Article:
WASHINGTON--()--Wounded Warrior Project® (WWP) whose mission is to honor and empower Wounded Warriors, today presented its 2013 policy priorities before the Committees on Veterans Affairs of the Senate and House of Representatives.
“Many of our Wounded Warriors and their families continue to face challenges on their path to recovery”
Dawn Halfaker, President of WWP’s Board of Directors and a Wounded Warrior herself, testified before this joint session and shared the four key policy objectives of WWP in 2013:
- Closing gaps and eliminating barriers to improved mental health of warriors and their families and caregivers;
- Fostering the economic empowerment of Wounded Warriors through policy initiatives to eliminate educational and employment barriers;
- Helping ensure access to optimal, long-term rehabilitative care for severely Wounded Warriors, and needed support for their caregivers;
- Improving the effectiveness of government programs that were established to help Wounded Warriors and their families’ transition from active duty to successful community reintegration.
A graduate of the U.S. Military Academy at West Point, Halfaker sacrificed her right arm and suffered numerous other wounds while leading troops in combat in Baquba, one of the most volatile cities in Iraq’s dangerous Diyala Province.
She commended the Committees for working closely with WWP to enact legislation that expanded the scope of required rehabilitative care for veterans with traumatic brain injury (TBI), while also helping to lay the groundwork for the enactment of strong mental health provisions, and for successfully pressing the Department of Veterans Affairs (VA) to add peer-support services for Wounded Warriors to its mental health workforce.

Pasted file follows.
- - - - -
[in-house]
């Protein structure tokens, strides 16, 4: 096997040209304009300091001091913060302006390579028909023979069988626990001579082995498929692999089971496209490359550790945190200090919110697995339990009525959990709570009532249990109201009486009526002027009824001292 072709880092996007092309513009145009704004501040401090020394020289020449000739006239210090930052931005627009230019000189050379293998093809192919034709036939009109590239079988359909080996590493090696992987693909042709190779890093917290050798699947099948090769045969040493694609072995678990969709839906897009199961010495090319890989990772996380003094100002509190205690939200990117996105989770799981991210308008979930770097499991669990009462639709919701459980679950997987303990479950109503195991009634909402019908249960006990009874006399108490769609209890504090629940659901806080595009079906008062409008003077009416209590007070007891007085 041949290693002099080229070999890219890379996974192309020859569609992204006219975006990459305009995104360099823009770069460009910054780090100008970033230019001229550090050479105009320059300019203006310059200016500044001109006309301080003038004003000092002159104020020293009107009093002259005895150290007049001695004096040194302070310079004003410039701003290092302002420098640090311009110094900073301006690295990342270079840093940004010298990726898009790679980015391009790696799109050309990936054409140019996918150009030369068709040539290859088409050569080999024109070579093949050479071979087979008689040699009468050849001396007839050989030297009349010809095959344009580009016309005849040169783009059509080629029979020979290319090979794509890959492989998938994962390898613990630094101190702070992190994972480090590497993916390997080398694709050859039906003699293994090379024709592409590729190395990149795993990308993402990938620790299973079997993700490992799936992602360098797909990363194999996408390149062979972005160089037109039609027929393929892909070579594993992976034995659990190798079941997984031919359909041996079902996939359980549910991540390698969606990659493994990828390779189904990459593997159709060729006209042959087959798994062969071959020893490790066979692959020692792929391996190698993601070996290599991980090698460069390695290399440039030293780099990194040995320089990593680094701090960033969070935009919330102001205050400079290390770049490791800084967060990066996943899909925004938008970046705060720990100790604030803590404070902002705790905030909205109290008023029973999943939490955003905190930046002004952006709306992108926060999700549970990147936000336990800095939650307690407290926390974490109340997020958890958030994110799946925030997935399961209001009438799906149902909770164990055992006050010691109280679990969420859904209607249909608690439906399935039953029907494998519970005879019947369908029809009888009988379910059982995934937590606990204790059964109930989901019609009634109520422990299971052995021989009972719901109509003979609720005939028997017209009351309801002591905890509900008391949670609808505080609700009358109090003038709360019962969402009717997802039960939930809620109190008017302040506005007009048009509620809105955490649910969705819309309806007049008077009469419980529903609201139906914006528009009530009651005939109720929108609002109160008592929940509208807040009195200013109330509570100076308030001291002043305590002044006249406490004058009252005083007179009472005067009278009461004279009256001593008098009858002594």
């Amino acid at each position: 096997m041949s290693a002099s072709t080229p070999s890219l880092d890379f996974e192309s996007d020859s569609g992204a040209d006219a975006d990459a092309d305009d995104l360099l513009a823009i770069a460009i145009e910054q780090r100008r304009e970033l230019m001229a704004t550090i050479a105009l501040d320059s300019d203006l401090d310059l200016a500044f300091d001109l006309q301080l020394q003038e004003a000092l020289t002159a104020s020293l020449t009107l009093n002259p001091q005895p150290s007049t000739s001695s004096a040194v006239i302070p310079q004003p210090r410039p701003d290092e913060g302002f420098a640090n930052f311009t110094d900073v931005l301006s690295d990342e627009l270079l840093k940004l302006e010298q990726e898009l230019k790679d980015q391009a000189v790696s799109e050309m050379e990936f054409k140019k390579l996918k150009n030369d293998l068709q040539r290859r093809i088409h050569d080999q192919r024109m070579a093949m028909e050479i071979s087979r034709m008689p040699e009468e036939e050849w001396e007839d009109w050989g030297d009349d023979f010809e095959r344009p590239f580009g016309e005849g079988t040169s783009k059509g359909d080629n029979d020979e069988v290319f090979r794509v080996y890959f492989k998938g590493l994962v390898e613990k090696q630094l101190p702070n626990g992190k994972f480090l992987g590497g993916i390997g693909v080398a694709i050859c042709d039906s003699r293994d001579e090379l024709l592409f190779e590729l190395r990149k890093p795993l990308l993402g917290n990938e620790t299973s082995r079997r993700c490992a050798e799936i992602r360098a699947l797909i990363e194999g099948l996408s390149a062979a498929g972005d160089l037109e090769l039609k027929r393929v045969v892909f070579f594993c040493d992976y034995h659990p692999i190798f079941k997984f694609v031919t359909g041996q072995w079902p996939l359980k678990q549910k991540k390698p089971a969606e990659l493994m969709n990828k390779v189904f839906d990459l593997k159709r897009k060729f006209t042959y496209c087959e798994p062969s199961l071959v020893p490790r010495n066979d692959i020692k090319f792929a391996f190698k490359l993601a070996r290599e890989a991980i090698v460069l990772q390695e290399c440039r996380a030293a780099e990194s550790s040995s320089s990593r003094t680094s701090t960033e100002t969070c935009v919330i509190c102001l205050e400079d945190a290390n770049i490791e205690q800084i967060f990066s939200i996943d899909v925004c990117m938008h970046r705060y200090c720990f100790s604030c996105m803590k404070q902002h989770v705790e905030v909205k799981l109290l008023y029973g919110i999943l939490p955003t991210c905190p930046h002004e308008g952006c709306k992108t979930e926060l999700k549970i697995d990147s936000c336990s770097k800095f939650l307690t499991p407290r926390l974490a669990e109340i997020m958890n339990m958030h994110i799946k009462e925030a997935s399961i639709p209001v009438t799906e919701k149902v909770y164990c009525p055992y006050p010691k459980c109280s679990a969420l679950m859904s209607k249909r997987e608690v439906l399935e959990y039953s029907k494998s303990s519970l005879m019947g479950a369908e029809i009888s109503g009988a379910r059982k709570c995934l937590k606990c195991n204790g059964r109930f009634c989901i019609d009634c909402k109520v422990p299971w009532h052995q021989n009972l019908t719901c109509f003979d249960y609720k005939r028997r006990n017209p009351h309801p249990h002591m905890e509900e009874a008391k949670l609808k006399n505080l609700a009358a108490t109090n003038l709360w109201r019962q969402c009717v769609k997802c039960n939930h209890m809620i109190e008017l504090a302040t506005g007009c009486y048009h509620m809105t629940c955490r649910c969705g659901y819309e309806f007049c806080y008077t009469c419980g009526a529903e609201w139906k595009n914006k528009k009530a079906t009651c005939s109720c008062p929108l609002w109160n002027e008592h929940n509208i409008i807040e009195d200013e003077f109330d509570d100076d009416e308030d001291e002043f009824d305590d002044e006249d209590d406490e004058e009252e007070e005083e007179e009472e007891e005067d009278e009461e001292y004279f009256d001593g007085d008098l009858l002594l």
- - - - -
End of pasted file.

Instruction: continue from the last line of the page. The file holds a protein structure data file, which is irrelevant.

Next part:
Halfaker acknowledged that there is still more work to be done, pressing for a collaborative effort to ensure Wounded Warriors thrive with a successful transition to civilian life, urging the Committees to take immediate action in light of the recent announcement of an earlier drawdown of troop levels in Afghanistan.
“Many of our Wounded Warriors and their families continue to face challenges on their path to recovery,” Halfaker testified. “Let me emphasize that WWP is not simply here to cite problems. Rather, we strive to propose solutions, as well as develop programs of our own to meet Warriors’ and caregivers’ needs. With the drawdown of forces in Afghanistan, more service members will be transitioning to veteran status and the challenge of engaging Warriors and providing effective mental health care will continue to grow.”
During her testimony, Halfaker also discussed the results of an annual WWP survey of alumni revealing the challenges Wounded Warriors face when living with Post-Traumatic Stress Disorder (PTSD) and other invisible wounds of war. The annual survey of 13,000 WWP Alumni saw more than 5,600 respond with some alarming figures considering the difficulty in receiving effective mental healthcare:
- 69 percent screened positive for PTSD;
- 49 percent reported having experienced a traumatic brain injury;
- One in three respondents reported that mental health issues made it difficult to obtain employment or hold jobs.
“Wounded Warrior Project looks forward to working with the House and Senate Committees, as well as the VA and Executive Branch Departments on the objectives presented in our 2013 legislative agenda,” said Steve Nardizzi, executive director, Wounded Warrior Project. “WWP has clear priorities that reflect the very real experiences of the Warriors, family members and caregivers that we engage every day. The priorities for 2013 that we have presented today echo our commitment to confront the systemic barriers to the successful reintegration these Warriors face.”
The full 2013 policy agenda can be located on the WWP website at www.woundedwarriorproject.org/programs/policy-government-affairs.aspx under the Policy and Government Affairs section.
WWP serves service members and their families who incurred a physical or mental injury, illness, or wound, co-incident to their military service on or after September 11, 2001. To see the impact that WWP’s programs and services have made on Wounded Warriors and their families, please visit http://www.woundedwarriorproject.org/mission/who-we-serve.aspx.
About Wounded Warrior Project®
The mission of Wounded Warrior Project® (WWP) is to honor and empower wounded warriors. WWP’s purpose is to raise awareness and to enlist the public’s aid for the needs of injured service members, to help injured servicemen and women aid and assist each other, and to provide unique, direct programs and services to meet their needs. WWP is a national, nonpartisan organization headquartered in Jacksonville, Florida. To get involved and learn more, visit woundedwarriorproject.org.